Simulated Annealing (SA) (Kirkpatrick et al. 1983; Laarhoven and Aarts 1987) is a generic probabilistic metaheuristic for the global optimization. It is inspired by annealing in metallurgy, a technique involving heating and controlled cooling of a material to increase the size of its crystals and reduce their defects.
The state of some physical systems, and the function \(F(x)\) to be minimized is analogous to the internal energy of the system in that state. The goal is to bring the system, from an arbitrary initial state, to a state with the minimum possible energy.
At each step, the SA heuristic considers some neighboring state \(s'\) of the current state \(s\), and probabilistically decides between moving the system to state \(s'\) or staying in state \(s\). These probabilities ultimately lead the system to move to states of lower energy. Typically this step is repeated until the system reaches a state that is good enough for the application, or until a given computation budget has been exhausted.
3.3.5 Artificial Bee Colony algorithm
Artificial Bee Colony (ABC) (Karaboga 2005; Karaboga and Bastruk 2008) is an optimization algorithm based on the intelligent foraging behavior of honey bee swarm.
In the ABC model, the colony consists of three groups of bees: employed bees, onlookers and scouts. It is assumed that there is only one artificial employed bee for each food source. In other words, the number of employed bees in the colony is equal to the number of food sources around the hive. Employed bees go to their food source and come back to hive and dance on this area. The employed bee whose food source has been abandoned becomes a scout and starts to search for finding a new food source. Onlookers watch the dances of employed bees and choose food sources depending on dances.
3.3.6 Backtracking Search algorithm
Backtracking Search Algorithm (BSA) (Knuth 1968; McGregor 1982) is a general algorithm for finding a solution to some computational problems, notably constraint satisfaction problems, that incrementally builds candidates to the solutions, and abandons each partial candidate \(c\), called backtracks, as soon as it determines that \(c\) cannot possibly be completed to a valid solution.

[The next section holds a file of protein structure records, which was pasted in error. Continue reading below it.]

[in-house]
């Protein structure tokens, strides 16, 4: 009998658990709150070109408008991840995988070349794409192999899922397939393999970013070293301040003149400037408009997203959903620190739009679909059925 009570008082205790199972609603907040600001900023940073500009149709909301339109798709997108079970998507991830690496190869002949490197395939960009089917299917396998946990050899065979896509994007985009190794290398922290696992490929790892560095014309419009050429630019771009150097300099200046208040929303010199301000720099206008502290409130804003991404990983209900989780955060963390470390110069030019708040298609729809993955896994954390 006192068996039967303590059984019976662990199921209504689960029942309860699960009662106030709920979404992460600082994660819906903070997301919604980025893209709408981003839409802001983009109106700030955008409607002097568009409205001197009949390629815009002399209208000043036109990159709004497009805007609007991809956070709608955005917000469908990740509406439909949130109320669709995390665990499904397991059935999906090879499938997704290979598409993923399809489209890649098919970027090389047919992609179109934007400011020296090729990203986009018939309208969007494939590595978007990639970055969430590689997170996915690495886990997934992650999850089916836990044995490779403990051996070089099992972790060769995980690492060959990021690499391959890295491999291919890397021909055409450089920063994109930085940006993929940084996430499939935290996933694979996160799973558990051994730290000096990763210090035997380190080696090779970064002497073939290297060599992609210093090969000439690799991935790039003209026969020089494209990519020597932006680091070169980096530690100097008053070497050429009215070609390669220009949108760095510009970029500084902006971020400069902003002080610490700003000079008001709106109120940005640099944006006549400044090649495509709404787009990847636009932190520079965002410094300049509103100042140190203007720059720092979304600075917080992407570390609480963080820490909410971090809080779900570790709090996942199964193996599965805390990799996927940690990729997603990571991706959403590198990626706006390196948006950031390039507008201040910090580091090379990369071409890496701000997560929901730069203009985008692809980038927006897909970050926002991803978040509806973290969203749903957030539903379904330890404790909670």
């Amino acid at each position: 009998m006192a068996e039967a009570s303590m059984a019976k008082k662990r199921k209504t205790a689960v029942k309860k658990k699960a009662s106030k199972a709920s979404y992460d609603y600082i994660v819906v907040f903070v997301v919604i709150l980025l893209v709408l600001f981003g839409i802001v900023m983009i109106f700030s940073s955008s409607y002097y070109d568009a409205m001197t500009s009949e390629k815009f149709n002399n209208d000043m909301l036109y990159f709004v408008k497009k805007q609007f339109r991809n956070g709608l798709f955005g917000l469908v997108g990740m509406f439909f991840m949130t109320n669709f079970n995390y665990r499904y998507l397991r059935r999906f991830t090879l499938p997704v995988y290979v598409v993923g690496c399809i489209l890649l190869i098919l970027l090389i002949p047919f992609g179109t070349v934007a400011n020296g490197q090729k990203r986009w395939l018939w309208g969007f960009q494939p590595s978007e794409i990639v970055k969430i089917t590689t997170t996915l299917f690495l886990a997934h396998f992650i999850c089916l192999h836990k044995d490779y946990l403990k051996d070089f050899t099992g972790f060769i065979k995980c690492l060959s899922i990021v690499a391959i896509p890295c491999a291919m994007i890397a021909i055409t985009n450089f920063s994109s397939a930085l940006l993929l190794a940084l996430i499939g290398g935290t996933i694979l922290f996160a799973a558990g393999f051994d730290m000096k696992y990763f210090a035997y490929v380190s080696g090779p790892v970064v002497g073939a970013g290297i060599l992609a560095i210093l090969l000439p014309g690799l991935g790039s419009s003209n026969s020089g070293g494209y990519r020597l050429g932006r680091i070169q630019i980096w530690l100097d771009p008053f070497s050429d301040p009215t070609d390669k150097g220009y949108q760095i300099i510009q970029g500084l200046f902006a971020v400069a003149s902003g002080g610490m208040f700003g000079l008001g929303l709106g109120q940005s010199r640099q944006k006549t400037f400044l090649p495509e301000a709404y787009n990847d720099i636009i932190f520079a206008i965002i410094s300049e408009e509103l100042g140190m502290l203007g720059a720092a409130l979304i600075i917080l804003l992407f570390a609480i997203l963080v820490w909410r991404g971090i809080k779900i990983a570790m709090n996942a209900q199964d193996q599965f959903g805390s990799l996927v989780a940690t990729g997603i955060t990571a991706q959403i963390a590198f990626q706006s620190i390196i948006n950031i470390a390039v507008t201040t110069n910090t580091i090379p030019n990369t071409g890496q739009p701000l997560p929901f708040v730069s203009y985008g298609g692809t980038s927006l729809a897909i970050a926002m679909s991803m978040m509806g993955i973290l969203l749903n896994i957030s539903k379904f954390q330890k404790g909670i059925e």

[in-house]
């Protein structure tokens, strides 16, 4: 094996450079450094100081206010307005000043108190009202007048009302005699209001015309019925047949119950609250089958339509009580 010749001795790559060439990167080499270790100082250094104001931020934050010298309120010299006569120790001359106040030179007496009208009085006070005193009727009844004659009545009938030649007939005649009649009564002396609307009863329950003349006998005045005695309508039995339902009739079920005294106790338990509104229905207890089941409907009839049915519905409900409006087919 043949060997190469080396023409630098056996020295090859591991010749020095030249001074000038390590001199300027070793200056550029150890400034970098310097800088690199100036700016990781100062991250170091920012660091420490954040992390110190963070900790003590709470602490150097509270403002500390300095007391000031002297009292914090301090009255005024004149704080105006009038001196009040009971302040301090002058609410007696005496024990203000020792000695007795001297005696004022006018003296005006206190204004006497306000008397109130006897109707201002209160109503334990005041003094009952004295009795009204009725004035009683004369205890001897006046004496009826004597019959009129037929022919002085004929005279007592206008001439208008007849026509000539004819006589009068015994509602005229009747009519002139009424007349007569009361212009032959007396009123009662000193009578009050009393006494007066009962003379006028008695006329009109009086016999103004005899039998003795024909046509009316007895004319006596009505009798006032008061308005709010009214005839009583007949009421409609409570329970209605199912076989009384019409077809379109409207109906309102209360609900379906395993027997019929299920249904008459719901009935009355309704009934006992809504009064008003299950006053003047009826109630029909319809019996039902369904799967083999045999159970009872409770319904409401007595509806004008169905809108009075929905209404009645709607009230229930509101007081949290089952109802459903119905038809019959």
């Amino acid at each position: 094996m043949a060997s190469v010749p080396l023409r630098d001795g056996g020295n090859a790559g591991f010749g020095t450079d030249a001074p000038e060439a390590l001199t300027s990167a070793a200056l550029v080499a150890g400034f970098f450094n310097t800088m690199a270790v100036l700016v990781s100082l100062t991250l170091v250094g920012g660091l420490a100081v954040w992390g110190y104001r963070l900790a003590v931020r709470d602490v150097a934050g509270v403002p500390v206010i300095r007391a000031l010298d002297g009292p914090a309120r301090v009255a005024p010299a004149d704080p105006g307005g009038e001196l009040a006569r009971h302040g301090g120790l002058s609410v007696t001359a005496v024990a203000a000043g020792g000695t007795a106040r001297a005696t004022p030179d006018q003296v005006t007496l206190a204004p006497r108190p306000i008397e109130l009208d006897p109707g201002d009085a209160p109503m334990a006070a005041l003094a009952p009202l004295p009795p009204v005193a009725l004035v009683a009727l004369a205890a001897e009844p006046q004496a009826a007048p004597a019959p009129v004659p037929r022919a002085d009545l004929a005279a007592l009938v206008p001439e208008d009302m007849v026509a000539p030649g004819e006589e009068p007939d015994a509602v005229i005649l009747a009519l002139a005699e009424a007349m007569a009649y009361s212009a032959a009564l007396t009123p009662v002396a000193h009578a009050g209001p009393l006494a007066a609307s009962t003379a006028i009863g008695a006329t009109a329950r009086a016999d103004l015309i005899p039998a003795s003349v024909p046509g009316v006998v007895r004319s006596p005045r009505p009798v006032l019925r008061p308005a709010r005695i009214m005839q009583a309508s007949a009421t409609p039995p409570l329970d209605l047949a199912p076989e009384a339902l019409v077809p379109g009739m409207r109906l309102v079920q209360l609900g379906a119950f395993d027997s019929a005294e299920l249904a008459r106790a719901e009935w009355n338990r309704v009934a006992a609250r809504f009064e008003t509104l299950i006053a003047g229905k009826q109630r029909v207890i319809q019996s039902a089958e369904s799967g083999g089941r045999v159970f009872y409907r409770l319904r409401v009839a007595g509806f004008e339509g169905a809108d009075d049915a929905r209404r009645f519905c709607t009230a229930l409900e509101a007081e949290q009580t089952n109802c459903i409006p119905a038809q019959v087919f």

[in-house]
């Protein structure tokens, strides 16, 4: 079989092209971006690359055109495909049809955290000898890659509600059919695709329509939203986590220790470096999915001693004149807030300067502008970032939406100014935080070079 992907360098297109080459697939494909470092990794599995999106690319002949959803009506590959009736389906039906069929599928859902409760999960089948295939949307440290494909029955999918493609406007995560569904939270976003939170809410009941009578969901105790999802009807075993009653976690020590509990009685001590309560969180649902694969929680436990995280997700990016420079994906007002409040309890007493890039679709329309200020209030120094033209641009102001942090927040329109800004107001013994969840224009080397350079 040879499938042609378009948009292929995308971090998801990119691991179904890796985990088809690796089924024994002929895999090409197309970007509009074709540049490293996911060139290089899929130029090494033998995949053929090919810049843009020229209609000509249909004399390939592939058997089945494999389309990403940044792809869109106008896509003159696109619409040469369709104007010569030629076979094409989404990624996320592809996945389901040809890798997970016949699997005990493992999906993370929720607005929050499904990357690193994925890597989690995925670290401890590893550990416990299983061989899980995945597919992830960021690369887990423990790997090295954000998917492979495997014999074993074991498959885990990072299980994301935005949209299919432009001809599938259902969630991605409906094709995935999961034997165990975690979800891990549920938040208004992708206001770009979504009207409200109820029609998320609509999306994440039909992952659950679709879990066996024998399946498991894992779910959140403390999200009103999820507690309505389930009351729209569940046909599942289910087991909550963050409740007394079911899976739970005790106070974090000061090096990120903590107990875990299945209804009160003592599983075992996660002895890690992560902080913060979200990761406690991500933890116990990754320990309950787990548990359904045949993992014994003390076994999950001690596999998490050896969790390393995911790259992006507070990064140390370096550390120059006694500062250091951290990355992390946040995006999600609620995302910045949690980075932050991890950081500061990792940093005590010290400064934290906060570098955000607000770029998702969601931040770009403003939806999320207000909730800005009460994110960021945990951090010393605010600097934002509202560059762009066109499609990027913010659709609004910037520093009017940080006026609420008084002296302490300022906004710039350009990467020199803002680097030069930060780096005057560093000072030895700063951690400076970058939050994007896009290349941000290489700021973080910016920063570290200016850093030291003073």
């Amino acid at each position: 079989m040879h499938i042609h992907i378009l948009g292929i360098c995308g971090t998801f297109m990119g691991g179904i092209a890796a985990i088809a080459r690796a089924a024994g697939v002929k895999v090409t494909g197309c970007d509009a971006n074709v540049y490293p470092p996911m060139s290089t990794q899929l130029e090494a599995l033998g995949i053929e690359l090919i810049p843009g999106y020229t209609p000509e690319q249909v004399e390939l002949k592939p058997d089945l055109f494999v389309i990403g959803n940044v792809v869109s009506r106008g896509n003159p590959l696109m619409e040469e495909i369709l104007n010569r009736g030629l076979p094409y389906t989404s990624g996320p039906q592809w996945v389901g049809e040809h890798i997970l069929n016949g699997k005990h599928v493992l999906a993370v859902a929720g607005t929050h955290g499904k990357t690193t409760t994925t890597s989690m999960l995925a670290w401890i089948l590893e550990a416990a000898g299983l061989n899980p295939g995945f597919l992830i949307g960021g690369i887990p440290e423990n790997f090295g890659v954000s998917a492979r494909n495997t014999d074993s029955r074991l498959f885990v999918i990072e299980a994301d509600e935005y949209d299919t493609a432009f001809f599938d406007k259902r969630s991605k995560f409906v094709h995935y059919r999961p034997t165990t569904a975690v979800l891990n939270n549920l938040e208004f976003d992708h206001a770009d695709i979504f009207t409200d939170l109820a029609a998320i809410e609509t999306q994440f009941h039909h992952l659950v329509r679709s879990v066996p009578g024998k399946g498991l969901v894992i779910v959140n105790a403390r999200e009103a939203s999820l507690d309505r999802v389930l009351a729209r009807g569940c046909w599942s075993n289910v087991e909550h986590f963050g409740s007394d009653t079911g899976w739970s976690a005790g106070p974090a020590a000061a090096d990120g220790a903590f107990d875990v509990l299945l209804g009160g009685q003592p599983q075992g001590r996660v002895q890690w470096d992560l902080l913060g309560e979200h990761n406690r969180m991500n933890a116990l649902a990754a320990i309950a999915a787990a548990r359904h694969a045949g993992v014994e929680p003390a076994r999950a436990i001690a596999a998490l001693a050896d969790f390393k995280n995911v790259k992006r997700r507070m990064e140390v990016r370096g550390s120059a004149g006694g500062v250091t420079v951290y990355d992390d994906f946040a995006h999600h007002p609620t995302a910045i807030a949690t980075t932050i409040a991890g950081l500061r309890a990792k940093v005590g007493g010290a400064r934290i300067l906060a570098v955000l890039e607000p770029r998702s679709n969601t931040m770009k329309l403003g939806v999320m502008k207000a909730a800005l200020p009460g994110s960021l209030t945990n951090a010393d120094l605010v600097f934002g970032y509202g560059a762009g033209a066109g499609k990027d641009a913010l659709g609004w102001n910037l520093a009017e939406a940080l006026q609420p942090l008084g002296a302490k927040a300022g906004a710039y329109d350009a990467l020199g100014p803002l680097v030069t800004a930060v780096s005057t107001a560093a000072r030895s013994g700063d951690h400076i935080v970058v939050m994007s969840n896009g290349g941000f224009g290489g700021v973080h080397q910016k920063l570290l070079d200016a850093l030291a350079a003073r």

BSA enumerates a set of partial candidates that, in principle, could be completed in various ways to give all the possible solutions to the given problem. The completion is done incrementally, by a sequence of candidate extension steps. Conceptually, the partial candidates are represented as the nodes of a tree structure, the potential search tree. Each partial candidate is the parent of the candidates that differ from it by a single extension step. The leaves of the tree are the partial candidates that cannot be extended further.
BSA traverses this search tree recursively, from the root down, in depthfirst order. At each node \(c\), the algorithm checks whether c can be completed to a valid solution. If it cannot, the whole subtree rooted at c is skipped. Otherwise, the algorithm checks whether \(c\) itself is a valid solution, and if so reports it to the user and recursively enumerates all subtrees of \(c\). The two tests and the children of each node are defined by usergiven procedures. Therefore, the actual search tree that is traversed by the algorithm is only a part of the potential tree. The total cost of the algorithm is the number of nodes of the actual tree times the cost of obtaining and processing each node. This fact should be considered when choosing the potential search tree and implementing the pruning test.
3.3.7 Differential Search algorithm
Differential Search algorithm (DSA) (Civicioglu 2012) is an effective evolutionary algorithm for solving realvalued numerical optimization problems. DSA was inspired by migration of superorganisms utilizing the concept of stablemotion.
In DSA, the search space is simulated as the food areas and each point in the search space corresponds to an artificialsuperorganism migration. The goal of this migration is to find the global optimal solution of the problem. During this process, the artificialsuperorganism checks which randomly selected positions can be retained temporarily. If such a tested position is suitable to be retained for some time, the artificialsuperorganism uses this migration model to settle at the discovered position and then continues its migration from this position on.